In uncertain times, optimism can be dismissed as a hopeful belief in silver linings, lemonade from lemons and half-full glasses—the ability to look reality square in the eye, and deny it.
But to really understand the power of realistic optimism is to know that it is much more substantial than simply looking on the bright side of life. It is the beating heart of change.
Optimism is not based on ignoring the obstacles we face. But it is rooted in the belief that we can knock them down. It is about having a clear-eyed confidence that—after a thorough review of the evidence—change is possible, and we will ultimately end up in a better place than where we started.
As 2016 begins, optimism is being tested by events and trends that may seem unprecedented, confusing and beyond our control. But there is an old and useful saying: “In times like these, it’s good to remember that there have always been times like these.”
Tests are a normal part of life in every time. And ours is no different. Truly unprecedented would be a path through 2016 free of challenges. The tests we face, however, are ones we can overcome. We’ve been here before, and we’ve seen worse.
Every news cycle has the potential to add another layer of conviction that the world is in a state of ominous disarray. And there are shifting dimensions to our collective angst. But if we dig a little deeper, optimism rests on bedrock. Consider some facts that tend to get lost in all the negative news and noise.
Global incomes are rising, and extreme poverty is declining. Global life expectancy is improving. Thanks to technology and tolerance, humanity has never been more connected or better able to understand differences. While violence can flare up with horrific unpredictability and armed conflict continues to impact far too many nations and people, the vast majority of our world remains peaceful.
Overall trends in everything from crime to substance abuse, while varying by country, are improving. We’re closing in on a new era of trade agreements that are tightening global connections. And last month, 196 countries reached an historic agreement to lower greenhouse gas emissions. The follow through will take many years, but the agreement signals something new and potentially transformative in our ability to forge common agreement to take on a shared threat.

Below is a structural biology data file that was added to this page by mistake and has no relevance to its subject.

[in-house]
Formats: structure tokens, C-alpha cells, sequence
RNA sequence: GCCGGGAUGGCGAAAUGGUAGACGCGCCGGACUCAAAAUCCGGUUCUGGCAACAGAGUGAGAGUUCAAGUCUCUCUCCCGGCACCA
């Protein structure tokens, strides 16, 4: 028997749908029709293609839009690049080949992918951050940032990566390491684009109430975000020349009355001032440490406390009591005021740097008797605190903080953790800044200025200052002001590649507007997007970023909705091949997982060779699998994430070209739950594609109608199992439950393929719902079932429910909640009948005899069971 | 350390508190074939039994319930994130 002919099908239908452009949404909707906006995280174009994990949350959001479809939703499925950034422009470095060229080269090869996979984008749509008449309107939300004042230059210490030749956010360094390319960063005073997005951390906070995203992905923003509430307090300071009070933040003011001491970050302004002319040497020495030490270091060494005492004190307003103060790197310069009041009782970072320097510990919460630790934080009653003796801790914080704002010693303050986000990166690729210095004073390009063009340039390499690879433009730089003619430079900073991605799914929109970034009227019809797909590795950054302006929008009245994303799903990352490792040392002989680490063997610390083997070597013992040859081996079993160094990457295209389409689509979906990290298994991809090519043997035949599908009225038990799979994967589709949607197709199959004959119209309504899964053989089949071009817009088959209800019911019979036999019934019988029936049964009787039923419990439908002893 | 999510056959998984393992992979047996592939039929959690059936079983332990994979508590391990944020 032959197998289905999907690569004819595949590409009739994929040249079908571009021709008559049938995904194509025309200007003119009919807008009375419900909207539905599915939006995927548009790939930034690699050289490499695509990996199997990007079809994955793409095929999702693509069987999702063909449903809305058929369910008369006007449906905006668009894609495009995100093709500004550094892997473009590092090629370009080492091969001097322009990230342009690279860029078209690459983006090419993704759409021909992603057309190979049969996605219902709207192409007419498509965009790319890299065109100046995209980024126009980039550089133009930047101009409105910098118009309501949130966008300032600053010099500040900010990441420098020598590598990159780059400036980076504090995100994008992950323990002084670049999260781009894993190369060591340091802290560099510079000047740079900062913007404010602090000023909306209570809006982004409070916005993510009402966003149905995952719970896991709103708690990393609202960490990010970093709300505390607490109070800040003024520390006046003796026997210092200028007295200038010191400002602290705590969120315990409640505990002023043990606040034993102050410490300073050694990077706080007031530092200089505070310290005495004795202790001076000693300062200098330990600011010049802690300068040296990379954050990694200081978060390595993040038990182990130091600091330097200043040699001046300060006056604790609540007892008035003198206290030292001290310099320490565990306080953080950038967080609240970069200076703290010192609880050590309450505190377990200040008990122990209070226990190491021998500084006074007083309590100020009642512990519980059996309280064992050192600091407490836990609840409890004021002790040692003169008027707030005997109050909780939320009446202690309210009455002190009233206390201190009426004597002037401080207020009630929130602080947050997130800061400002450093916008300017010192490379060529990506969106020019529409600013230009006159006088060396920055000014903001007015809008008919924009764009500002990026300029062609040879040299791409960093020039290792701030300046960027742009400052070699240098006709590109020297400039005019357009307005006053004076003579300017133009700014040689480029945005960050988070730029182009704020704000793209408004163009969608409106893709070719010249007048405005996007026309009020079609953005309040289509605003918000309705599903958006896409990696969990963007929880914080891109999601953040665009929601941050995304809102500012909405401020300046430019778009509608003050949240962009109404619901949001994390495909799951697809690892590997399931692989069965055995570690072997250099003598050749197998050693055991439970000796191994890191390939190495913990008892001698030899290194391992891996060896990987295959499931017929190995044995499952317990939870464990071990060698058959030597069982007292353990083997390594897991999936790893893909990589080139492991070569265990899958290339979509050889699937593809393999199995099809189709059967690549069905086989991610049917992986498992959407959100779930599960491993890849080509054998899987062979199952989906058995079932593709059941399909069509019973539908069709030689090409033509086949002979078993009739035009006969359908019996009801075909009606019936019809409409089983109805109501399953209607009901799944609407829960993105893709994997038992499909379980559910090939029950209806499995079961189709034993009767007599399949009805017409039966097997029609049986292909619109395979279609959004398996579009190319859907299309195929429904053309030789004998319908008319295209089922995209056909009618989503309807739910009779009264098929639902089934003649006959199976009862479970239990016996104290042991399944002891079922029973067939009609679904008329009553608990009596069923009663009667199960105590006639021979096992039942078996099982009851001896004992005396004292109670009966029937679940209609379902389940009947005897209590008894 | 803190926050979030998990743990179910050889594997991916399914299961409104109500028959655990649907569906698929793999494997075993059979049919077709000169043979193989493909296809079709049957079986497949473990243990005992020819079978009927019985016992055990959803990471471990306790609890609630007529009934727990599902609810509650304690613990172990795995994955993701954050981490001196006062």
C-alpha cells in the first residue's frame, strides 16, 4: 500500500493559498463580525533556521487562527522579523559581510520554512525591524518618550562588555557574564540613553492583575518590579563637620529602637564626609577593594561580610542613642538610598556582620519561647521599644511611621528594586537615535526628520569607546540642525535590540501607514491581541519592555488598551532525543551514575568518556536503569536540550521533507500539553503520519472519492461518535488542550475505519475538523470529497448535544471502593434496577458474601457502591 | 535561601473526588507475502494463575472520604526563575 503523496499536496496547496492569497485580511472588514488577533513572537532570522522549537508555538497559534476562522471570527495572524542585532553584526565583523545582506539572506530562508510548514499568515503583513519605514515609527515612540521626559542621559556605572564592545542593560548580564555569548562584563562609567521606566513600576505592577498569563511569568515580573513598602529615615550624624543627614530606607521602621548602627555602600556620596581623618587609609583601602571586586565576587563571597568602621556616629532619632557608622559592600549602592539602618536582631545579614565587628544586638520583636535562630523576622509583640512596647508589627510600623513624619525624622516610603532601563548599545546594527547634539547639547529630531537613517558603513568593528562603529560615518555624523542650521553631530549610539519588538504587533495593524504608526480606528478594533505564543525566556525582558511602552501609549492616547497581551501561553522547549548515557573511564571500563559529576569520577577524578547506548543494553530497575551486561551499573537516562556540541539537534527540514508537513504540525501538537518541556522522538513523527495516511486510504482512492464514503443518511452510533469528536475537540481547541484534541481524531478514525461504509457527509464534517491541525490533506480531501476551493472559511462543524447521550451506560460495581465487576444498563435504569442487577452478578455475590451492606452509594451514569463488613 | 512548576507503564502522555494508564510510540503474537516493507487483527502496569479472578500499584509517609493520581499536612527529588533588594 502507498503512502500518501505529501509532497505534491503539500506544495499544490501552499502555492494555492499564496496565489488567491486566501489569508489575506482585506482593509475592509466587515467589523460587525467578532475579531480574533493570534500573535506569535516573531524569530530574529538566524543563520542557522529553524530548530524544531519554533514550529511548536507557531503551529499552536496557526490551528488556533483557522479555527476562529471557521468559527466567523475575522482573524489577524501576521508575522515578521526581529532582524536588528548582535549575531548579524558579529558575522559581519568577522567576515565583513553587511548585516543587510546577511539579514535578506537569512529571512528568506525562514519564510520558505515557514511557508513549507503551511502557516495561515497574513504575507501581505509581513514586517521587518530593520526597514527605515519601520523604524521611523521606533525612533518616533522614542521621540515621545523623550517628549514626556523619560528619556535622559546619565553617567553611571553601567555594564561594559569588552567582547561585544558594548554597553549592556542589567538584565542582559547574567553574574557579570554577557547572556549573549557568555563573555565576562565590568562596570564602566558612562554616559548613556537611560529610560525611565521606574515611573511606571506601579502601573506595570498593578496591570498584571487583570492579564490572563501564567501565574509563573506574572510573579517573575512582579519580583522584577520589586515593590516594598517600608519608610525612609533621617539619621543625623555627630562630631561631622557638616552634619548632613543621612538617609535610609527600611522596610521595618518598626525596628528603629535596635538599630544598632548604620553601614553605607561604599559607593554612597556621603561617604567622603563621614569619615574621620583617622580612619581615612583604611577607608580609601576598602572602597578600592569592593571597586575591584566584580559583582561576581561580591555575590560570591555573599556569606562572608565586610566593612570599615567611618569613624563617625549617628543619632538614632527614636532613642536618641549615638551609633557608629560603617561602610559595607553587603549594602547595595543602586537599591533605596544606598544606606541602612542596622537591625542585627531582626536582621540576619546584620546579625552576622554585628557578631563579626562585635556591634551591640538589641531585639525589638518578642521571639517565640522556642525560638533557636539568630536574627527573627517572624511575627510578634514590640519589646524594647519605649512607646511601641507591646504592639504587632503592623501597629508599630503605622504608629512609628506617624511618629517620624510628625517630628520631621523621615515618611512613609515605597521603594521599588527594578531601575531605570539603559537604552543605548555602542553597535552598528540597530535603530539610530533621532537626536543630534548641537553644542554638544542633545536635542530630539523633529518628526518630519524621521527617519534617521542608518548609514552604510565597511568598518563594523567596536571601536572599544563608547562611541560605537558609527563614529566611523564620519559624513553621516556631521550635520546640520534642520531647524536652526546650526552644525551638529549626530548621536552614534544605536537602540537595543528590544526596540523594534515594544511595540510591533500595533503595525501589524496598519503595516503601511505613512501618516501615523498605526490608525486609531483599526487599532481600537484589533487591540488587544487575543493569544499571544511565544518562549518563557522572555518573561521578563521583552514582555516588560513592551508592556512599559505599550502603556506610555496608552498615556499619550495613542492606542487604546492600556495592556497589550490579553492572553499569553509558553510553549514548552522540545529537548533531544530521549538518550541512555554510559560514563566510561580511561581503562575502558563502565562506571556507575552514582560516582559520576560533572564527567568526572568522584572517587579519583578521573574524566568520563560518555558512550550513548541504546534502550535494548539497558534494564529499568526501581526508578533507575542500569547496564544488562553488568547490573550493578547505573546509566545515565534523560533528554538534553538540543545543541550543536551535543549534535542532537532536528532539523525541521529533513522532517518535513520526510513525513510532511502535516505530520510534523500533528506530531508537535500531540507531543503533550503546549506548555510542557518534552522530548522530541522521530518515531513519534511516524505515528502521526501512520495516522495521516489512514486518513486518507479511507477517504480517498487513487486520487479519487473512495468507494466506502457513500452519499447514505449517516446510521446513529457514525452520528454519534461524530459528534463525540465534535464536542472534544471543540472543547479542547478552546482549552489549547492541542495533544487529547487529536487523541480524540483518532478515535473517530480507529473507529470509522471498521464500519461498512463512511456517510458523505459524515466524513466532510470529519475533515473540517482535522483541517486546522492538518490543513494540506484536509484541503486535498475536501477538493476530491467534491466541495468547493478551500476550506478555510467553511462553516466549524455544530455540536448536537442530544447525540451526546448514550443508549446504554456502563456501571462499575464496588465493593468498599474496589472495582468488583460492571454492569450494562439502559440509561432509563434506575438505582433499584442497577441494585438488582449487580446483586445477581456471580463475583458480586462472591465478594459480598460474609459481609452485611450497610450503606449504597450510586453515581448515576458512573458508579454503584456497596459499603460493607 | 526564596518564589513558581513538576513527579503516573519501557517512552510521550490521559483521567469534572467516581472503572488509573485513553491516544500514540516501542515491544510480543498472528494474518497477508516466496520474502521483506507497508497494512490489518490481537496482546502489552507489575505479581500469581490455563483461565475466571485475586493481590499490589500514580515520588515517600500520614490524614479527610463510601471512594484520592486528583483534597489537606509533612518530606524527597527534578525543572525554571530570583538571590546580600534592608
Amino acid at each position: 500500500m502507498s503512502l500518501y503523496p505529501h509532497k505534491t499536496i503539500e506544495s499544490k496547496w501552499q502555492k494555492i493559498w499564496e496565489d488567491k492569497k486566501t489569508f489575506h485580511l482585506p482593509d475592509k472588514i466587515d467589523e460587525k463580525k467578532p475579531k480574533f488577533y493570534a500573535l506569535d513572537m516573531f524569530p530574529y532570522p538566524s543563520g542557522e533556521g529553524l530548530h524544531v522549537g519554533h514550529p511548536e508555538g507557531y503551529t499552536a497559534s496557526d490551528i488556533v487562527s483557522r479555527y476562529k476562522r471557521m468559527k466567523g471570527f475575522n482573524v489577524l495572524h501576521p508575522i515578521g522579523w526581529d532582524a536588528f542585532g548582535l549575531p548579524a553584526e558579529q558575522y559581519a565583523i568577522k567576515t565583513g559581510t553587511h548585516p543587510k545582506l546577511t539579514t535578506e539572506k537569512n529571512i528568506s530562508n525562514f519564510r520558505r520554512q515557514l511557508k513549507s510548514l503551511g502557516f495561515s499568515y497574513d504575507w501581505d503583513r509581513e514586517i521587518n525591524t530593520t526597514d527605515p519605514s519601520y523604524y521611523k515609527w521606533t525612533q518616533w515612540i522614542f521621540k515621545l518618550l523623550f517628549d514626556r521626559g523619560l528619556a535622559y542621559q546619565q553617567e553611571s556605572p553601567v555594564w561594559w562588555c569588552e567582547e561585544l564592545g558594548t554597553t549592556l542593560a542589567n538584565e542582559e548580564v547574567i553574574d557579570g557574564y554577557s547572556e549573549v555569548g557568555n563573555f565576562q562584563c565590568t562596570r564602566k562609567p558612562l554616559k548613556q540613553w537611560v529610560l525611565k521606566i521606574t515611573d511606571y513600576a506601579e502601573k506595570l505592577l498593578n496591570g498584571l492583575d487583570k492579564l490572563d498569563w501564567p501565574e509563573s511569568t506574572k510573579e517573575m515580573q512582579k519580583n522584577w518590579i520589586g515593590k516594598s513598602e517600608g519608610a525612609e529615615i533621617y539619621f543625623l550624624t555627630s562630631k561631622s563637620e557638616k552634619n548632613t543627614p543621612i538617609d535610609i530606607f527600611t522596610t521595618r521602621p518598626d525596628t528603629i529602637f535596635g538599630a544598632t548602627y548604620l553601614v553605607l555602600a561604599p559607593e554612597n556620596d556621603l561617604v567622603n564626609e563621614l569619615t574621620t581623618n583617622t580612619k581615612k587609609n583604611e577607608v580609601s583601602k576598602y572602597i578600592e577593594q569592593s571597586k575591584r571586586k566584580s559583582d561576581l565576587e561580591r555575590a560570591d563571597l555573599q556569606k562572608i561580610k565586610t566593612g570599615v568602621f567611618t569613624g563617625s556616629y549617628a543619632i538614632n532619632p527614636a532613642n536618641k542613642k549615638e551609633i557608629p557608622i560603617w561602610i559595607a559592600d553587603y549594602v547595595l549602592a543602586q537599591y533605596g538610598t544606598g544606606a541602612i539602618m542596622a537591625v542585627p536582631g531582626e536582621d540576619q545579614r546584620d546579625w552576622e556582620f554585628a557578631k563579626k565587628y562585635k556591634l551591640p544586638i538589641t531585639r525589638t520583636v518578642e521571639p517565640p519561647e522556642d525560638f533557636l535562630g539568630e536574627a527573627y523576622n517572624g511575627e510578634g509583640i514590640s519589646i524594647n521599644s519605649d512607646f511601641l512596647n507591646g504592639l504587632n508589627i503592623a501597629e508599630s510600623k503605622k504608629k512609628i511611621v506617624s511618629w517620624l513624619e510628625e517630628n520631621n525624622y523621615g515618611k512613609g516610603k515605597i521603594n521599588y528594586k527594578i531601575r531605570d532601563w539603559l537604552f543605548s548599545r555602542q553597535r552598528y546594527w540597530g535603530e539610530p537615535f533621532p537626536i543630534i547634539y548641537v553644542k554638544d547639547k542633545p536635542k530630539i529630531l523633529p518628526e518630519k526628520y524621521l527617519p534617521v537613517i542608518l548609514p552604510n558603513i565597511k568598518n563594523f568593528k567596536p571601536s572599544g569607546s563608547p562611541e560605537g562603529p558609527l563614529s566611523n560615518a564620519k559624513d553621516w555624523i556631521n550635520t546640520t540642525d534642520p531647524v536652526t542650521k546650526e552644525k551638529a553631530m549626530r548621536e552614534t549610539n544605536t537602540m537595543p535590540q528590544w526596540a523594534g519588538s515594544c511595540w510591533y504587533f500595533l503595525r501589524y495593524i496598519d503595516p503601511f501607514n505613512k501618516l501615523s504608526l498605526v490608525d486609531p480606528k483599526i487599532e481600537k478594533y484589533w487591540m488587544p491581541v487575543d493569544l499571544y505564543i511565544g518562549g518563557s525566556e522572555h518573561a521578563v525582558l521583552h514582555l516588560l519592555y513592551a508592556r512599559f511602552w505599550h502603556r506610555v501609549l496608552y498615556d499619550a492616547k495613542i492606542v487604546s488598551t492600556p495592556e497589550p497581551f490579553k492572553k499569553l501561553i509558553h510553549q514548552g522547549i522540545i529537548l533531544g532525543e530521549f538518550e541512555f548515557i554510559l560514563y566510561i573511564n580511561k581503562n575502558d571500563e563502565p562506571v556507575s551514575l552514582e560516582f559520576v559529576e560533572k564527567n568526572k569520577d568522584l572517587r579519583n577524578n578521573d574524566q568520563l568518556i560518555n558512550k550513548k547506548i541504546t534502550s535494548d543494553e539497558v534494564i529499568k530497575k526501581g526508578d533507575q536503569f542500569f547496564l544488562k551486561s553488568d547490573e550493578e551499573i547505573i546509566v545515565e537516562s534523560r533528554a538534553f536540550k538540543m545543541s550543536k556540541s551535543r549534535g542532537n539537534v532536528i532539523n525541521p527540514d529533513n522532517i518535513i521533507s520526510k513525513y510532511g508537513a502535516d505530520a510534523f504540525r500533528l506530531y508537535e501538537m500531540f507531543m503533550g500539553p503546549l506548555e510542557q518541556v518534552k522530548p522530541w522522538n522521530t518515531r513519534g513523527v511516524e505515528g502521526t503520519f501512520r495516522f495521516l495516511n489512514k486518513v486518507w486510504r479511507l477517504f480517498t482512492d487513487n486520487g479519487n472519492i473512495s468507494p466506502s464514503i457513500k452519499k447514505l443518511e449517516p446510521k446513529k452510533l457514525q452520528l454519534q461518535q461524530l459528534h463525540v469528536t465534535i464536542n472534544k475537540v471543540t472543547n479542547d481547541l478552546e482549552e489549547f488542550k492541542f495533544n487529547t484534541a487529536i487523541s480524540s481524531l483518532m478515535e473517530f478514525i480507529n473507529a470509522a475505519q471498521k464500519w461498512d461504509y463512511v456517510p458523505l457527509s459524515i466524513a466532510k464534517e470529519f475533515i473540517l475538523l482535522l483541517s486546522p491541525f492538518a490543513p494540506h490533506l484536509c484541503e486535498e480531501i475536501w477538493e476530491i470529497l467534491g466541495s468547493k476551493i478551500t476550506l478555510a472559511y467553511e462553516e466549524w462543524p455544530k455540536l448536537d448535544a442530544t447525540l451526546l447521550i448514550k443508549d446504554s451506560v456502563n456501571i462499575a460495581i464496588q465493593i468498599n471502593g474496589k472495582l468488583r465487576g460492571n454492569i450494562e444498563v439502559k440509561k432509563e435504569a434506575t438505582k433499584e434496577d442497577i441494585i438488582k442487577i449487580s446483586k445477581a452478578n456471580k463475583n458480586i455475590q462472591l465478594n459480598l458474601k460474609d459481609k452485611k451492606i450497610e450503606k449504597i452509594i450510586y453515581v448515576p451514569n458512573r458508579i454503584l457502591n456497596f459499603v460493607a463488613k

I think it’s also telling that government officials and others are beginning to take seriously the idea of “sustainable happiness”—the notion that progress is not measured by GDP alone. It’s also about how health, happiness and general wellbeing are improving.
The most important element in the case for optimism is people, where all societal change begins. A succession of studies tells us that, despite all the economic, social and political upheavals, a new generation of consumers is optimistic about the future and—importantly—sees free markets as our greatest hope for a better world. Their numbers are already large enough to earn their own name: “the aspirationals.”
While we can all debate the fine points and work toward needed solutions, the fact is, even though progress is uncertain and uneven, the world is heading in the right direction.
And that direction has some very important implications in the case for optimism for a business like Coca-Cola. After all, a more peaceful and prosperous world is the foundation of community wellbeing, and wellbeing is the platform for our growth.
All of us who are confident we can build a stronger company and a stronger system in a better world can take heart in something Winston Churchill said about being an optimist: “It does not seem to be much use being anything else.” And he couldn’t have been more right.
Here’s to a happy, healthy and prosperous 2016!
Muhtar Kent is chairman and CEO of The Coca-Cola Company. Follow him on Twitter @MuhtarKent.
More on Journey
- Creating the New Fanta Bottle: Taking ‘Impossible’ Designs From Drawing Board to Supermarket Shelves
- Muhtar Kent Reflects on His Coca-Cola Journey and Legacy as Company’s 15th Chief Executive
- Beverage Tax Slows Philly Coke’s Retail Sales by 32%, Leading to Workforce Reduction
- Can America’s Biggest Consumer Goods Companies Help Boost Recycling in Cities?
- WEF Africa 2017: Creating Mixed Livelihoods for Africa’s Electric Youth